KUMA: Gust-Skimmer is Limited filler (although, there's not too many 2-drop, 2-powered flyers in this tribe). Hex Parasite is a great creature, but you need something for it to exploit, unless you just want a planeswalker killer. It's as cheap as it gets, might be worth remembering. Similarly, Jhoira's Timebug is for time counter shenanigans. We'll find a couple suspend Insects later, but it's still not the right tribe, unless we come up with a killer combo within the support cards. Jhoira's Toolbox, despite being named after Jhoira as well (long before she was featured in the game), has nothing to do with her signature mechanic, and it's just a generic, if not terrible, artifact regenerator. A colorless Insect deck is possible, I guess, albeit not very alluring. Mantis Engine is a poor man's Morphling-like guy.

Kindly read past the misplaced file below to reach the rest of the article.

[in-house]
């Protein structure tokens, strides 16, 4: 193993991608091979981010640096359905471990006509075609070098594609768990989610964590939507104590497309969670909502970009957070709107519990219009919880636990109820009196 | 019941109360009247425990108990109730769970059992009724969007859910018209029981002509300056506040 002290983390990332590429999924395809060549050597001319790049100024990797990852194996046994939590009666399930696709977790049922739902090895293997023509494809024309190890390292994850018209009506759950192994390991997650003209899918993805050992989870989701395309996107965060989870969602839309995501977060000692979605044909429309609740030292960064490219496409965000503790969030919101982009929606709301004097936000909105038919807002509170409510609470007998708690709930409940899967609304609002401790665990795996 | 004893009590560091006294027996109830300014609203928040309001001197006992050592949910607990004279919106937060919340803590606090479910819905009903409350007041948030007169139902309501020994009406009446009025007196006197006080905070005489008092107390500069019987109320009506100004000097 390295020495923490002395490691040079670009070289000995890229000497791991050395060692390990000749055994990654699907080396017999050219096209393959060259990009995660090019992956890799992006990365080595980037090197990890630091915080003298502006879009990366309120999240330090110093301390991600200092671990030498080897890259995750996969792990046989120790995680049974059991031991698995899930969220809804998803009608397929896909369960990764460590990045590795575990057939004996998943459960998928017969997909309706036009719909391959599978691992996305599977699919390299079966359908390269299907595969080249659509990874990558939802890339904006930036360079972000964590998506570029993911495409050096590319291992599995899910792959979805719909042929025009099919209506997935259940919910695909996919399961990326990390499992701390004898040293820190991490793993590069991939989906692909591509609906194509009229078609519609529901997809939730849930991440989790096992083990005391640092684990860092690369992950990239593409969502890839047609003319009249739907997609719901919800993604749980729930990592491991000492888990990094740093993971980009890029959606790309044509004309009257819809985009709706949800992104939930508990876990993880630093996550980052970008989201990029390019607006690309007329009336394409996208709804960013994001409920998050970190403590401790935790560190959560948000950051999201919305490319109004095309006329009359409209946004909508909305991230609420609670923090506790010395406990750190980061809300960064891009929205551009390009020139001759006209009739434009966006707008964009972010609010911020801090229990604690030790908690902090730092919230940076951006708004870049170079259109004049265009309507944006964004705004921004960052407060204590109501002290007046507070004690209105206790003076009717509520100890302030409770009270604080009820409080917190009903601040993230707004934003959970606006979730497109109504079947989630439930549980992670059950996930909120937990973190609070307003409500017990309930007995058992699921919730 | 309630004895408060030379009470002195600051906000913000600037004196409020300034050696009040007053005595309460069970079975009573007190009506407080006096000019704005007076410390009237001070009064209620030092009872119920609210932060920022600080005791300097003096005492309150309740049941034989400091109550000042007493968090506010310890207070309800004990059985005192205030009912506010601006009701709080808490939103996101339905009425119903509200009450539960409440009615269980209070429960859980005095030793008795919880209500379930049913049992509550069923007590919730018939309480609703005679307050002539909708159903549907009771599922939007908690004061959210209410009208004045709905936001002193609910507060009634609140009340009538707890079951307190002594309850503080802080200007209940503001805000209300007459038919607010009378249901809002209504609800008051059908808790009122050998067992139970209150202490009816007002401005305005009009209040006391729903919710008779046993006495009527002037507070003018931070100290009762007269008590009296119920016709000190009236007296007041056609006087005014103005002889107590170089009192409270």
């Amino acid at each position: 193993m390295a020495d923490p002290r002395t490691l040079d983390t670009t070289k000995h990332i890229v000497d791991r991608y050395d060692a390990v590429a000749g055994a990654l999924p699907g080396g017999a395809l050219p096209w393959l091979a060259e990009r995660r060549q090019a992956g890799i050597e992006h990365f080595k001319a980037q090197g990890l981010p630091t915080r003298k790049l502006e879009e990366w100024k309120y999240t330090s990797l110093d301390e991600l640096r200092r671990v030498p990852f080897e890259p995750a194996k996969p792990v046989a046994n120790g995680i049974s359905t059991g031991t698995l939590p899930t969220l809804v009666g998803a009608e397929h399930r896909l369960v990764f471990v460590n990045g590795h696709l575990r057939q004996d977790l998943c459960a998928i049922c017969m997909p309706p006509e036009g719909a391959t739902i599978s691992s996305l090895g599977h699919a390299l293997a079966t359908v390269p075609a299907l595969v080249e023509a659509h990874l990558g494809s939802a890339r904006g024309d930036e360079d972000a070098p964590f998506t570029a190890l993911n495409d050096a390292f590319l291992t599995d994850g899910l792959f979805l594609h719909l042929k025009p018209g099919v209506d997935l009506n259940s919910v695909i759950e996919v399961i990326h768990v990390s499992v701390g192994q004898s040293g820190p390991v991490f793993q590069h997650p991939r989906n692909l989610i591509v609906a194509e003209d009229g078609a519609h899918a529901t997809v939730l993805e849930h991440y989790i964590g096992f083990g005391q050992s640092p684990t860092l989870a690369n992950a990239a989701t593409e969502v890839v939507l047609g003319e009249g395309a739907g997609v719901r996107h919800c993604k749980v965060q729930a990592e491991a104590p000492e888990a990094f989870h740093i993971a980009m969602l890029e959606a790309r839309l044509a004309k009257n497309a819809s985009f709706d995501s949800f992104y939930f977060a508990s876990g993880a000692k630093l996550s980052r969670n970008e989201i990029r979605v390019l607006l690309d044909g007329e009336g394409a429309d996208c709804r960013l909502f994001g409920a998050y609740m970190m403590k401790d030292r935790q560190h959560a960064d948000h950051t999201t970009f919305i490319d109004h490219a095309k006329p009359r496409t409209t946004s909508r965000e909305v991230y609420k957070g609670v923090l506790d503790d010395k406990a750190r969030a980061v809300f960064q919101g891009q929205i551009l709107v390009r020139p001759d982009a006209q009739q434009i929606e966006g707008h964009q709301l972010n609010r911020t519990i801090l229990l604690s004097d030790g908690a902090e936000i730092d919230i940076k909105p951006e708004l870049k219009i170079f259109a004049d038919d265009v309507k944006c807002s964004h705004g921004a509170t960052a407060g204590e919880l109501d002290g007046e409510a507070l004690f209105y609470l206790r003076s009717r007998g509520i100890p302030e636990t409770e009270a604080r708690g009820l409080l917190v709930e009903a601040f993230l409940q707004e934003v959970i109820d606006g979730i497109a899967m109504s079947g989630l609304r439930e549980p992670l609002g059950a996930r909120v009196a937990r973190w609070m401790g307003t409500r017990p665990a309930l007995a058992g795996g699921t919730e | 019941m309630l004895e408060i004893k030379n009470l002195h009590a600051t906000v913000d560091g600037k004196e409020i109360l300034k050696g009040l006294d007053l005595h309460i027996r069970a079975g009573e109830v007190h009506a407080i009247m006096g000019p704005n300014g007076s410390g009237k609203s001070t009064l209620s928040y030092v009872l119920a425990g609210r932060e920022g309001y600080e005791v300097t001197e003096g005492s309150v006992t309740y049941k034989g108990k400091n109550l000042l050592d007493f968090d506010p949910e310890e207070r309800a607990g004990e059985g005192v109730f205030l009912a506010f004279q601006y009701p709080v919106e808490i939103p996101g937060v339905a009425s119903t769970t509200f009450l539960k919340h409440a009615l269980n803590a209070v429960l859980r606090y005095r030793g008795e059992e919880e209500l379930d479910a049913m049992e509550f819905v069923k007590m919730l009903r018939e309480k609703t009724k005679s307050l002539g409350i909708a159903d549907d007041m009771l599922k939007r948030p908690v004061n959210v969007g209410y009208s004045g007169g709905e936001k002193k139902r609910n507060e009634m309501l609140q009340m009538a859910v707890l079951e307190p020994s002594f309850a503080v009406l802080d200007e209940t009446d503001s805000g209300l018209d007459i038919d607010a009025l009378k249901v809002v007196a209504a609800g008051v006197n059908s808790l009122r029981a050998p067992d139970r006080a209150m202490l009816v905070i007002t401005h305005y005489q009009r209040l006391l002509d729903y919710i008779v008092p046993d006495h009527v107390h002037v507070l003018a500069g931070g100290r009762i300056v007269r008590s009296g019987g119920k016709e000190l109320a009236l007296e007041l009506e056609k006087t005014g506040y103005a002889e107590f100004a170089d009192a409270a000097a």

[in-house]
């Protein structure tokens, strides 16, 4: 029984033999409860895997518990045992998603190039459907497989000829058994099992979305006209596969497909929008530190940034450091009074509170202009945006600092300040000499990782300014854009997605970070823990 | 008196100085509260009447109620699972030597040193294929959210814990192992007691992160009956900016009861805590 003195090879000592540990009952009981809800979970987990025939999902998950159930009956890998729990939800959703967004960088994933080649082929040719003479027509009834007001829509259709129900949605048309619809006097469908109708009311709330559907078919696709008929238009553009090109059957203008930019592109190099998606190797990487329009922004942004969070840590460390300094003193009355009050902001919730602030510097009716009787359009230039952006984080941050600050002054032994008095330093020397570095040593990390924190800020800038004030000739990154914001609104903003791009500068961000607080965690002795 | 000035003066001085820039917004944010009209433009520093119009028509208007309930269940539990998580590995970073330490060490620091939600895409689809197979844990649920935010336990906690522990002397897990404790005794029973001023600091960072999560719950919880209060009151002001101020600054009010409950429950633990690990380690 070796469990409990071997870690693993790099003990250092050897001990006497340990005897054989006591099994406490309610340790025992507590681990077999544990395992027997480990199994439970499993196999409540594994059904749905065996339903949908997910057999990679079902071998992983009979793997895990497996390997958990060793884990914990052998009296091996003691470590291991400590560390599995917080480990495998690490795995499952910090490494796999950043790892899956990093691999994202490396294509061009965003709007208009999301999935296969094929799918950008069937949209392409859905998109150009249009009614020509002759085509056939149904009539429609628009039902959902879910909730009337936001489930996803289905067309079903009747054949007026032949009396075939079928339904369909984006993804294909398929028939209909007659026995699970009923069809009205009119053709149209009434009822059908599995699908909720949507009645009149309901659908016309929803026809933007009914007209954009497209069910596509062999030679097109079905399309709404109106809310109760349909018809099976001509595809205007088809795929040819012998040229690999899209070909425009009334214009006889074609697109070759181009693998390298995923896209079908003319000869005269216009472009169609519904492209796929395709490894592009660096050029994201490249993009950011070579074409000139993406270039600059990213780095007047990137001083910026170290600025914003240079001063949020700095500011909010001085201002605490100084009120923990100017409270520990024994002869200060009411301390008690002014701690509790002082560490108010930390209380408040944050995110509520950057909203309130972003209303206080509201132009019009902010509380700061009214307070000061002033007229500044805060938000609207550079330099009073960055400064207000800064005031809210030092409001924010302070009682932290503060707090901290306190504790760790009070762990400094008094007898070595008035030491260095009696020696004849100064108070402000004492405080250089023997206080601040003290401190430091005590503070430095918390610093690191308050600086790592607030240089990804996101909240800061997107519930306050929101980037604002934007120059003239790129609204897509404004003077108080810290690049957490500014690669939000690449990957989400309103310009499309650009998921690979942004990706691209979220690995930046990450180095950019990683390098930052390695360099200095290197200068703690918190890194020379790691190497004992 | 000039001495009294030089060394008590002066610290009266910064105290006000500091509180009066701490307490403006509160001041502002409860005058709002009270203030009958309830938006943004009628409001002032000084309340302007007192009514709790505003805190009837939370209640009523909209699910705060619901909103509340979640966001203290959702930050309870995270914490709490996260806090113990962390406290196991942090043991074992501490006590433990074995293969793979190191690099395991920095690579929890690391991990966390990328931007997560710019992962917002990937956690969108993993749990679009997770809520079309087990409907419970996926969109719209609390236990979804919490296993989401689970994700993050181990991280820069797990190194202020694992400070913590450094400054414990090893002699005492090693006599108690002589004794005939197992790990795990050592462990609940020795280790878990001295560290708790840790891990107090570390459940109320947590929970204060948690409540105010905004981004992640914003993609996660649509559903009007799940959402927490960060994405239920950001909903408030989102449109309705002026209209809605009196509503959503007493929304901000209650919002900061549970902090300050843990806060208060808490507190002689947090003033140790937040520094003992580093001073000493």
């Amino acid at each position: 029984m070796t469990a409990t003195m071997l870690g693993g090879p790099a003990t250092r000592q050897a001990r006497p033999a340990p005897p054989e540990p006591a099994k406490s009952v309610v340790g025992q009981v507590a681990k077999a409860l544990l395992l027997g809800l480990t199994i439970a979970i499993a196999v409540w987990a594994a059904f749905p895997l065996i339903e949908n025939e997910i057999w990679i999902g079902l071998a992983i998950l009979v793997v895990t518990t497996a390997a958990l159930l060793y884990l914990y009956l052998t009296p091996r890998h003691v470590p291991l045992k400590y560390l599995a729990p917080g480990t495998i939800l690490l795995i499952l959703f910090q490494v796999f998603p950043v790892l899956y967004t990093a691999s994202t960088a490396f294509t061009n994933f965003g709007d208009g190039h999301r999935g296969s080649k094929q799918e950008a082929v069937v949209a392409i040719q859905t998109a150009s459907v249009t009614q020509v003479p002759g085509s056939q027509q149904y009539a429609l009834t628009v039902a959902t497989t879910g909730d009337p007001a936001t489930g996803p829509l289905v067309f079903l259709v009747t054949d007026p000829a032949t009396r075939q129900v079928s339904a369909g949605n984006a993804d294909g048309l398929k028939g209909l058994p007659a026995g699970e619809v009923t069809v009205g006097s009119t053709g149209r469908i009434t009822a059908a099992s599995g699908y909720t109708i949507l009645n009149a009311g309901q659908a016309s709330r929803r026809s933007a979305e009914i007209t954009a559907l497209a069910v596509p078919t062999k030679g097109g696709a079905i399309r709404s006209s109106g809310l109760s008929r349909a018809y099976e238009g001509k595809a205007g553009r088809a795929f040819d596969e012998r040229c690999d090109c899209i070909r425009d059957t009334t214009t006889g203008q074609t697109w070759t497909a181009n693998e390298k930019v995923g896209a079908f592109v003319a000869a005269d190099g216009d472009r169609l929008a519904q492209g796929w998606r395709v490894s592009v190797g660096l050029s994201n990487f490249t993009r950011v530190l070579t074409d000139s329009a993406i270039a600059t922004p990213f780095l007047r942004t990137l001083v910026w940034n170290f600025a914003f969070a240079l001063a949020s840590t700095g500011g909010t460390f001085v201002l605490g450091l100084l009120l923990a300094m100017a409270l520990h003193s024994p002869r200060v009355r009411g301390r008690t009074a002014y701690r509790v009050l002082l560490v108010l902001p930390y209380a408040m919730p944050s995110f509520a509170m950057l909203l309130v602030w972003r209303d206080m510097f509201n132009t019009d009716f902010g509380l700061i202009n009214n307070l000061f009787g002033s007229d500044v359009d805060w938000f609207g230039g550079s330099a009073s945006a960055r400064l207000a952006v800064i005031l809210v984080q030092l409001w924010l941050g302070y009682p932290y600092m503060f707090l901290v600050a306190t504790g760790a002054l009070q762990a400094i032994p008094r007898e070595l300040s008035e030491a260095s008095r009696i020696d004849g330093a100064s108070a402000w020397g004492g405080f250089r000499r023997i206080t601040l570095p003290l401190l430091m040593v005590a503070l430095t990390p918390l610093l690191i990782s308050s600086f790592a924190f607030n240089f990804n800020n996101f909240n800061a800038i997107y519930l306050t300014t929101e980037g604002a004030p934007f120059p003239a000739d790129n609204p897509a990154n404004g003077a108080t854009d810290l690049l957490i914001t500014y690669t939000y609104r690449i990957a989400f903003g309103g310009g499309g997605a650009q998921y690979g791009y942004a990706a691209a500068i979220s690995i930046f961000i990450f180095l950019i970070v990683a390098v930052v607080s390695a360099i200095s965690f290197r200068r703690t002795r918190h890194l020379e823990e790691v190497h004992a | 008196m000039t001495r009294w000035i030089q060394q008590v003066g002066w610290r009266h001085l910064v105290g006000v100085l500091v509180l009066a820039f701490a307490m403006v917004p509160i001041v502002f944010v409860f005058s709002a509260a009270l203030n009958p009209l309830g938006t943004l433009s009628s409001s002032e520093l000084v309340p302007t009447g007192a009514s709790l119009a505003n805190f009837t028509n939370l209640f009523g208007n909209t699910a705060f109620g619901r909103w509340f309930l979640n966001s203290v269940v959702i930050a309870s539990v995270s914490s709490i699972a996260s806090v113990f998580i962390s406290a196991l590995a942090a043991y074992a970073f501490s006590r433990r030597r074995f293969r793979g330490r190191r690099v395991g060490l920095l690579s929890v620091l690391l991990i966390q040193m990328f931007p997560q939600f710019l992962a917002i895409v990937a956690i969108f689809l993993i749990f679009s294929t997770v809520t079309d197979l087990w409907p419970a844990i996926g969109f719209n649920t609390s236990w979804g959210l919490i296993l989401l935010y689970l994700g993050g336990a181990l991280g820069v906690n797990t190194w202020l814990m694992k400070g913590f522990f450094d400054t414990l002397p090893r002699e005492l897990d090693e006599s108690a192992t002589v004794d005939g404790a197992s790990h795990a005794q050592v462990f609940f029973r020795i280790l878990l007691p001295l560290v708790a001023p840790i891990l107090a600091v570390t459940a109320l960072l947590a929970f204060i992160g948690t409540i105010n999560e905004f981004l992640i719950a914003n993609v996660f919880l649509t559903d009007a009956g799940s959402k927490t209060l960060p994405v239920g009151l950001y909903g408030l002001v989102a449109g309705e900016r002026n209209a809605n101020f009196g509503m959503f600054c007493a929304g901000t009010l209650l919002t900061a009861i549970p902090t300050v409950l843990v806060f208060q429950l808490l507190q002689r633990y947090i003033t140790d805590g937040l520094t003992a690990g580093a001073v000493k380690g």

REX: Jhoira's Toolbox is not half-bad in the Pure Tribal environment, where regeneration is more useful. The problem is finding something in that Insect artifact deck actually worth regenerating. None of the rest of these are drawing me in that direction yet.

       

     KUMA: Needlebug has some pizzazz, but it's mightily situational and awfully overpriced. Pestilent Souleater is just crap. Rust Tick is a very restricted tapper. And Spinal Parasite might be the worst sunburst card in the game.

     REX:  All these counter-removing Insects seem like, at best, an invitation to build some awful, slow, underpowered combo deck by way overcommitting to a theme.  It's the kind of deck I've thankfully learned to dodge. But, again, it's worth noting every sub-theme in the tribe to see what tools are available.

    THE NON-GOLGARI INSECTS: 20 (+Xira Arien)